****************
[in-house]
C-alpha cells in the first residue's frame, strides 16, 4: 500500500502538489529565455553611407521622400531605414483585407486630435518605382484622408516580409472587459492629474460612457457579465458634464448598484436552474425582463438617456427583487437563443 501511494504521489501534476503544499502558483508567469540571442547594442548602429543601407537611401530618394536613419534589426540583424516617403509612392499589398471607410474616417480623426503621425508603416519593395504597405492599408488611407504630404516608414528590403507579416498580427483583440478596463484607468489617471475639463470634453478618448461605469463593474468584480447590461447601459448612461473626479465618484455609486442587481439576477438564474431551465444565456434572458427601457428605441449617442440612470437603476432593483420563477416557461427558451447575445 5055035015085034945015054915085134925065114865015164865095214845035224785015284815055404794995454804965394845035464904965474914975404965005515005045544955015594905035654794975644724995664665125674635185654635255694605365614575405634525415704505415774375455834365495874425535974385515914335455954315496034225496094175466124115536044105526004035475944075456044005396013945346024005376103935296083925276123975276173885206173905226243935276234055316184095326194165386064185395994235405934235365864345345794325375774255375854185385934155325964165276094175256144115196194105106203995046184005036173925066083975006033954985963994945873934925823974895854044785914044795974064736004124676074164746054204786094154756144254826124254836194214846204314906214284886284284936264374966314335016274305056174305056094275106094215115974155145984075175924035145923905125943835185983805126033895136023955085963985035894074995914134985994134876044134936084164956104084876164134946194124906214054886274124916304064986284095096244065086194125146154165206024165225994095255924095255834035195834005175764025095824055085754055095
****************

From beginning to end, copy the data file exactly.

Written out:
[in-house]
C-alpha cells in the first residue's frame, strides 16, 4: 500500500502538489529565455553611407521622400531605414483585407486630435518605382484622408516580409472587459492629474460612457457579465458634464448598484436552474425582463438617456427583487437563443 501511494504521489501534476503544499502558483508567469540571442547594442548602429543601407537611401530618394536613419534589426540583424516617403509612392499589398471607410474616417480623426503621425508603416519593395504597405492599408488611407504630404516608414528590403507579416498580427483583440478596463484607468489617471475639463470634453478618448461605469463593474468584480447590461447601459448612461473626479465618484455609486442587481439576477438564474431551465444565456434572458427601457428605441449617442440612470437603476432593483420563477416557461427558451447575445 5055035015085034945015054915085134925065114865015164865095214845035224785015284815055404794995454804965394845035464904965474914975404965005515005045544955015594905035654794975644724995664665125674635185654635255694605365614575405634525415704505415774375455834365495874425535974385515914335455954315496034225496094175466124115536044105526004035475944075456044005396013945346024005376103935296083925276123975276173885206173905226243935276234055316184095326194165386064185395994235405934235365864345345794325375774255375854185385934155325964165276094175256144115196194105106203995046184005036173925066083975006033954985963994945873934925823974895854044785914044795974064736004124676074164746054204786094154756144254826124254836194214846204314906214284886284284936264374966314335016274305056174305056094275106094215115974155145984075175924035145923905125943835185983805126033895136023955085963985035894074995914134985994134876044134936084164956104084876164134946194124906214054886274124916304064986284095096244065086194125146154165206024165225994095255924095255834035195834005175764025095824055085754055095